From Middle English whinsen, from Old English hwinsian (“to whine”), from Proto-Germanic *hwinisōną (“to whine”), from Proto-Germanic *hwīnaną (“to whizz, rush, swoosh, whine, hiss”), from Proto-Indo-European *ḱwey- (“to hiss, whistle, whisper”). Cognate with German winseln (“to whine, whimper”).
- (Britain, Australia, New Zealand, Ireland) To complain, especially in an annoying or persistent manner.
- (Britain, Australia, New Zealand, Ireland) To whine.
1814, Sir Walter Scott, chapter 1, Waverley or 'tis Sixty Years Since, Volume II:
- "'D' ye hear what's come ower ye now,' continued the virago, 'ye whingeing Whig carles? D'ye hear wha's coming to cow yer cracks?"
1992, Sky Phillips, Secret mission to Melbourne, November, 1941, page 45:
- Mostly, they were wingeing about the lousy cook and the same thing served too often
1993, Michael Fisher, The Nightmare Man, page 169:
- His wife will winge her bloody head off, but Nev will come good.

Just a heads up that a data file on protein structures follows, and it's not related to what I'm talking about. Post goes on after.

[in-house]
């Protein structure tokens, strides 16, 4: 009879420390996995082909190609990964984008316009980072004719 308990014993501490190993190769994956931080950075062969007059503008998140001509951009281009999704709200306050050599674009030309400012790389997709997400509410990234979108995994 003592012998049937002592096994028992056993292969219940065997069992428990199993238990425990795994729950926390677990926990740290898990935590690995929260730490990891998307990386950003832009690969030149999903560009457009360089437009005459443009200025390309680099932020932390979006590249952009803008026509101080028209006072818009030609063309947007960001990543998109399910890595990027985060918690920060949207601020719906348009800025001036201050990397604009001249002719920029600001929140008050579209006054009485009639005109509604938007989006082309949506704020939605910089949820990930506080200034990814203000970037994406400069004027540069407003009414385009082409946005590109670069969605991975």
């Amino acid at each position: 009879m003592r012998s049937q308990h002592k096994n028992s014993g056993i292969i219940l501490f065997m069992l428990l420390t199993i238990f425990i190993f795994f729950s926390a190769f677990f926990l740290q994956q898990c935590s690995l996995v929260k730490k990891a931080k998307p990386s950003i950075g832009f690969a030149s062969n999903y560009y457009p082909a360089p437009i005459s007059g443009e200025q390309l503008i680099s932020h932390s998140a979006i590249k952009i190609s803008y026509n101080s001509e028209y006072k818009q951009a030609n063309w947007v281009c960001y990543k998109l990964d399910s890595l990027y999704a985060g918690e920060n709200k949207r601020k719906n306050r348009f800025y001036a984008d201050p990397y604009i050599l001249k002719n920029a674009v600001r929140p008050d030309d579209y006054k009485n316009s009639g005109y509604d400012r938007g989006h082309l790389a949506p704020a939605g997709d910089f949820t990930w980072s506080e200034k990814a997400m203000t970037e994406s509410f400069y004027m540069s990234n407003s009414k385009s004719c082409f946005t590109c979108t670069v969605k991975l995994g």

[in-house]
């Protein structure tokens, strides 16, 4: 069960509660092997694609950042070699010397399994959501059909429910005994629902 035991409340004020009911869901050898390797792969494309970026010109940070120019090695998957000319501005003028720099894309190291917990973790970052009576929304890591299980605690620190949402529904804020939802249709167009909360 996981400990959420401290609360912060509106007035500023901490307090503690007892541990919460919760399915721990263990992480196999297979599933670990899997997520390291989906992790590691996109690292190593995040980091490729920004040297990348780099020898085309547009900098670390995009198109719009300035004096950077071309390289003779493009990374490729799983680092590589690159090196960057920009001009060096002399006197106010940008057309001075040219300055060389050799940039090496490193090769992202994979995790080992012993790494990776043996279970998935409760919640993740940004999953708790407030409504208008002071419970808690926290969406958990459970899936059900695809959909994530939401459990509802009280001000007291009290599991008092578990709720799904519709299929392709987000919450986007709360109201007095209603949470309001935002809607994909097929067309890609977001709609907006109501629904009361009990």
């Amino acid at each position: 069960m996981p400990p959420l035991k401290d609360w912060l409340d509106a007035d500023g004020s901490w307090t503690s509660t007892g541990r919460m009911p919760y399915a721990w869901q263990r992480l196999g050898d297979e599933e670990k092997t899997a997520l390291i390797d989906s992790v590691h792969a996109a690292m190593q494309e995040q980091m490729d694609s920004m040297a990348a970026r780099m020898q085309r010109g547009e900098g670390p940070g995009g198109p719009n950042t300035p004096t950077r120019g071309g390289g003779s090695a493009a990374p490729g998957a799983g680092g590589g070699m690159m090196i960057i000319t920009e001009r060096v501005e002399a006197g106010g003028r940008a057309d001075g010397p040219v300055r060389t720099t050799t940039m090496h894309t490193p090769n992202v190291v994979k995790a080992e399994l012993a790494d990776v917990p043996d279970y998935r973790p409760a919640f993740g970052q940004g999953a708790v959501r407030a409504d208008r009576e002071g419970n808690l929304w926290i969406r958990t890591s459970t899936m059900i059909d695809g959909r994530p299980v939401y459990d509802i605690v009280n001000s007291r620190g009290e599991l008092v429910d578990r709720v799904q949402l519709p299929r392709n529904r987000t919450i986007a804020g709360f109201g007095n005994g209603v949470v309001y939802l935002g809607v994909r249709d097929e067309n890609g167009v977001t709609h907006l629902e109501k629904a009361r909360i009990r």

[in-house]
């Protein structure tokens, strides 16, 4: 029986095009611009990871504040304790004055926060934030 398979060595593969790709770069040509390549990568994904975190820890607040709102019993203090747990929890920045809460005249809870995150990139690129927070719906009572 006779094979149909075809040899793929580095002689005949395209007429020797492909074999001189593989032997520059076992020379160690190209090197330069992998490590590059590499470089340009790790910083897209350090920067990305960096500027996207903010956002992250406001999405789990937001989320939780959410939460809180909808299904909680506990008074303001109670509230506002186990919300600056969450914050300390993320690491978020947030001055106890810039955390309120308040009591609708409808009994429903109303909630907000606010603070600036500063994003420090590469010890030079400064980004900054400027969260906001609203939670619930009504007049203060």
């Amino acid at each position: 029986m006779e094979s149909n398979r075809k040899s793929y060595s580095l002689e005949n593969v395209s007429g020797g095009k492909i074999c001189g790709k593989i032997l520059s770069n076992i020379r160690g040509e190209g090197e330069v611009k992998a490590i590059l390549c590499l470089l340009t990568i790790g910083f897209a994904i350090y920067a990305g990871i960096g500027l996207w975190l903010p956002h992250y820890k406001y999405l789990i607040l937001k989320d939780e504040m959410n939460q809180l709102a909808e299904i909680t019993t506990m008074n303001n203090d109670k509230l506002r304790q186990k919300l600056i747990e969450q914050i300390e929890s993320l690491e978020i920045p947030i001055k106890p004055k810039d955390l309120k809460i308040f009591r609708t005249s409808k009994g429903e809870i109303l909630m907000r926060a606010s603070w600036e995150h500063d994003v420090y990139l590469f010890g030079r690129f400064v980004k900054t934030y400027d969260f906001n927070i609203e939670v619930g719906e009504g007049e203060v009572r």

2002, Diana Wynne Jones, A Tale of Time City, page 41:
- "I'm miserable," Sam proclaimed, plodding behind with his shoelace flapping. "Nobody ever gives me butter-pies when I need them." / "Shut up," said Jonathan. "Stop wingeing."
- 2012, John Lyons, The Australian, 1st Dec issue, Action stations as sea giants stay vigilant on the frontline
- "You know the problem these days with young people? Get them to carry a 500-pound bomb and within 30 seconds they're making noises," he says, imitating a whingeing sound.
whinge (plural whinges)
- (Britain, Australia, New Zealand, Ireland) A cry.
- (Britain, Australia, New Zealand, Ireland) A complaint.
- See also Wikisaurus:complain
- A relevant page from Understanding cultures through their key words, Anna Wierzbicka.